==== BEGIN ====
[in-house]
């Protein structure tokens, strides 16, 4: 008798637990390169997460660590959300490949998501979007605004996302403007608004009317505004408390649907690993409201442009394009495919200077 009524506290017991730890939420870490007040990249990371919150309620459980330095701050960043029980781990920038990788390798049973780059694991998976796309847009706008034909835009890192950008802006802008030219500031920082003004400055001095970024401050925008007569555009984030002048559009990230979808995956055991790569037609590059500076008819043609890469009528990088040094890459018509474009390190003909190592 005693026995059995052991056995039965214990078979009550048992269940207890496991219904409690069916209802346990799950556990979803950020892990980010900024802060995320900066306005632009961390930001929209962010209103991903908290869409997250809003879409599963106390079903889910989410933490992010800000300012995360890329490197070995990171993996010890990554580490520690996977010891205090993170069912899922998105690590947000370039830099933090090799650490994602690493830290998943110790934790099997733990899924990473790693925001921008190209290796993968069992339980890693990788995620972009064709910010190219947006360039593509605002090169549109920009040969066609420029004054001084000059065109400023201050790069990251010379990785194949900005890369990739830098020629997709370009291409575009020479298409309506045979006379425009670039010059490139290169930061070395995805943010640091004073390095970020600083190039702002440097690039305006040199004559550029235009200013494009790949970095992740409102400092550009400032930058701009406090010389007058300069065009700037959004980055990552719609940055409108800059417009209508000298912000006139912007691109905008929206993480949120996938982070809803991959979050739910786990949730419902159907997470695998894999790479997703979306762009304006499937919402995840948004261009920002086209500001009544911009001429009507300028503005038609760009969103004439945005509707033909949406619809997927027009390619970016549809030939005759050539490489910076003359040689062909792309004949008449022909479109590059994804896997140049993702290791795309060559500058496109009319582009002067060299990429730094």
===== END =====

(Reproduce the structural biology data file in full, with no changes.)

[in-house]
């Protein structure tokens, strides 16, 4: 008798637990390169997460660590959300490949998501979007605004996302403007608004009317505004408390649907690993409201442009394009495919200077 009524506290017991730890939420870490007040990249990371919150309620459980330095701050960043029980781990920038990788390798049973780059694991998976796309847009706008034909835009890192950008802006802008030219500031920082003004400055001095970024401050925008007569555009984030002048559009990230979808995956055991790569037609590059500076008819043609890469009528990088040094890459018509474009390190003909190592 005693026995059995052991056995039965214990078979009550048992269940207890496991219904409690069916209802346990799950556990979803950020892990980010900024802060995320900066306005632009961390930001929209962010209103991903908290869409997250809003879409599963106390079903889910989410933490992010800000300012995360890329490197070995990171993996010890990554580490520690996977010891205090993170069912899922998105690590947000370039830099933090090799650490994602690493830290998943110790934790099997733990899924990473790693925001921008190209290796993968069992339980890693990788995620972009064709910010190219947006360039593509605002090169549109920009040969066609420029004054001084000059065109400023201050790069990251010379990785194949900005890369990739830098020629997709370009291409575009020479298409309506045979006379425009670039010059490139290169930061070395995805943010640091004073390095970020600083190039702002440097690039305006040199004559550029235009200013494009790949970095992740409102400092550009400032930058701009406090010389007058300069065009700037959004980055990552719609940055409108800059417009209508000298912000006139912007691109905008929206993480949120996938982070809803991959979050739910786990949730419902159907997470695998894999790479997703979306762009304006499937919402995840948004261009920002086209500001009544911009001429009507300028503005038609760009969103004439945005509707033909949406619809997927027009390619970016549809030939005759050539490489910076003359040689062909792309004949008449022909479109590059994804896997140049993702290791795309060559500058496109009319582009002067060299990429730094």